Jean Sylvester finds herself at odds with the world, but when she moves house she feels more detached than ever from her uptight mother, distant father and attention-seeking sister. She doesn’t share their interest in the cold, cavernous home, nor her poky attic bedroom. But someone else does.
Leon Mason is a boy whose model looks have won him popularity, the prettiest girl in the class and a bright future; a boy who seems to have everything.
Jean discovers that Leon’s everything is dependent on one thing alone: a mirror. A seemingly ordinary-looking mirror that hangs in her bathroom. At a glance, it’s small and chipped with no apparent value; and it tells her what she already knows – she’s a plain, nothing-special, irritable, fourteen-year-old. So why does it mean so much to him?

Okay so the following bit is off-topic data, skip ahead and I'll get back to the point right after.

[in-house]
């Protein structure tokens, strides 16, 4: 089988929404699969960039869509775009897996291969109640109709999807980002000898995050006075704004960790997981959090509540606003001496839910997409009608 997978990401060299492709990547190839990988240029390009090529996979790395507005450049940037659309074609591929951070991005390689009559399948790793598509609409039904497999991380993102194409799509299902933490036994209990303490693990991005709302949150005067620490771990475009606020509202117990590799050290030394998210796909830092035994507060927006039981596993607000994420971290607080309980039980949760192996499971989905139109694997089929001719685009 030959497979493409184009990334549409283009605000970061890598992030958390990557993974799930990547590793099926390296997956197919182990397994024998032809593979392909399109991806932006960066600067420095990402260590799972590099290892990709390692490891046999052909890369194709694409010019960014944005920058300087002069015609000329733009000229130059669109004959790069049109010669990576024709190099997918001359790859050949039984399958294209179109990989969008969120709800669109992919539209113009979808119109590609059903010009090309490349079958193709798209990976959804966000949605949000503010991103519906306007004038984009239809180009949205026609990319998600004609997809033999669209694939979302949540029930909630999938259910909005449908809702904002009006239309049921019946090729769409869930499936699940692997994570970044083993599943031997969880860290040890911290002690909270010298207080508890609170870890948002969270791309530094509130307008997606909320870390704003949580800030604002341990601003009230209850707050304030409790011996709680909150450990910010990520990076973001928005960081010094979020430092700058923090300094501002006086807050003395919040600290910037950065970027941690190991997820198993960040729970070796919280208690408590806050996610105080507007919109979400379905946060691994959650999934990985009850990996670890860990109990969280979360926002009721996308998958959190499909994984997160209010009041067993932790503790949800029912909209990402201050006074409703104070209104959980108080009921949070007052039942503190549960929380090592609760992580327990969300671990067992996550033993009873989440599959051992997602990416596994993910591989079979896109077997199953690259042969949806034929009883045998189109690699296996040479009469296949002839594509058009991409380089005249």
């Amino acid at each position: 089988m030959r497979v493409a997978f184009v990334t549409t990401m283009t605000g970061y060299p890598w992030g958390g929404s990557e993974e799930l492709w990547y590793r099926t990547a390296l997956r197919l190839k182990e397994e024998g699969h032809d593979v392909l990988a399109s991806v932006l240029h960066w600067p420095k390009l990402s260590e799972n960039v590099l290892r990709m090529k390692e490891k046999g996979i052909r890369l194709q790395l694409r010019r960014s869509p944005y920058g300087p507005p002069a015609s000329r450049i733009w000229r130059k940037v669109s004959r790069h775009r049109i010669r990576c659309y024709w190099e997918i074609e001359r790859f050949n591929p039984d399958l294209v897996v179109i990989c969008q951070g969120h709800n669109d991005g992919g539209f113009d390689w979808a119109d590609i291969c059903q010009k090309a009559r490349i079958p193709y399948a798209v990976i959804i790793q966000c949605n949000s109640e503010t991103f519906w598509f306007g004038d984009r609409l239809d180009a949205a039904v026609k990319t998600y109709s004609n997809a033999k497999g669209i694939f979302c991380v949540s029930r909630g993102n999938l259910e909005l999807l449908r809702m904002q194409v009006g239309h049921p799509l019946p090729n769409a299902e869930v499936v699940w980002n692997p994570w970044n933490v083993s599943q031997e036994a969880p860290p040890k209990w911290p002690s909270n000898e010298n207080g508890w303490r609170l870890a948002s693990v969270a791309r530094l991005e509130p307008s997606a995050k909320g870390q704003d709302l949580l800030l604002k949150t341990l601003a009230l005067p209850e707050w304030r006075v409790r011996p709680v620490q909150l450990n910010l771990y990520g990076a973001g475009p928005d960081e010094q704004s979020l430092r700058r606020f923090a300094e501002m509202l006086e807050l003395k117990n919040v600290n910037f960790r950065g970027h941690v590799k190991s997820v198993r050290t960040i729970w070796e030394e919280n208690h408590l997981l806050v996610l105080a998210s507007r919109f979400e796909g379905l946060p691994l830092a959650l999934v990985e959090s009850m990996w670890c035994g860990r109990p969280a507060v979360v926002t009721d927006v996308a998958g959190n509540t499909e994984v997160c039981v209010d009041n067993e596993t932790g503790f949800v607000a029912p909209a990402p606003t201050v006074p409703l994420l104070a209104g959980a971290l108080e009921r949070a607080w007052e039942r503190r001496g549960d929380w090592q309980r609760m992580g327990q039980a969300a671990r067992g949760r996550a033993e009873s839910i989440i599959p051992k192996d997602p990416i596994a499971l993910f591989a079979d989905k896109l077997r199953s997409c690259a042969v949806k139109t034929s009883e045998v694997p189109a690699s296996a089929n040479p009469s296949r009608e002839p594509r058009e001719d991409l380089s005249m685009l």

On turning the mirror over she finds another looking glass. She sees why Leon wants it so badly: she sees happy families and re-found friendships, love and life. She sees a place where things could be different, better, brighter. If she looks even closer, she can already see herself there. It's all within reach.
But this reflection comes with a price.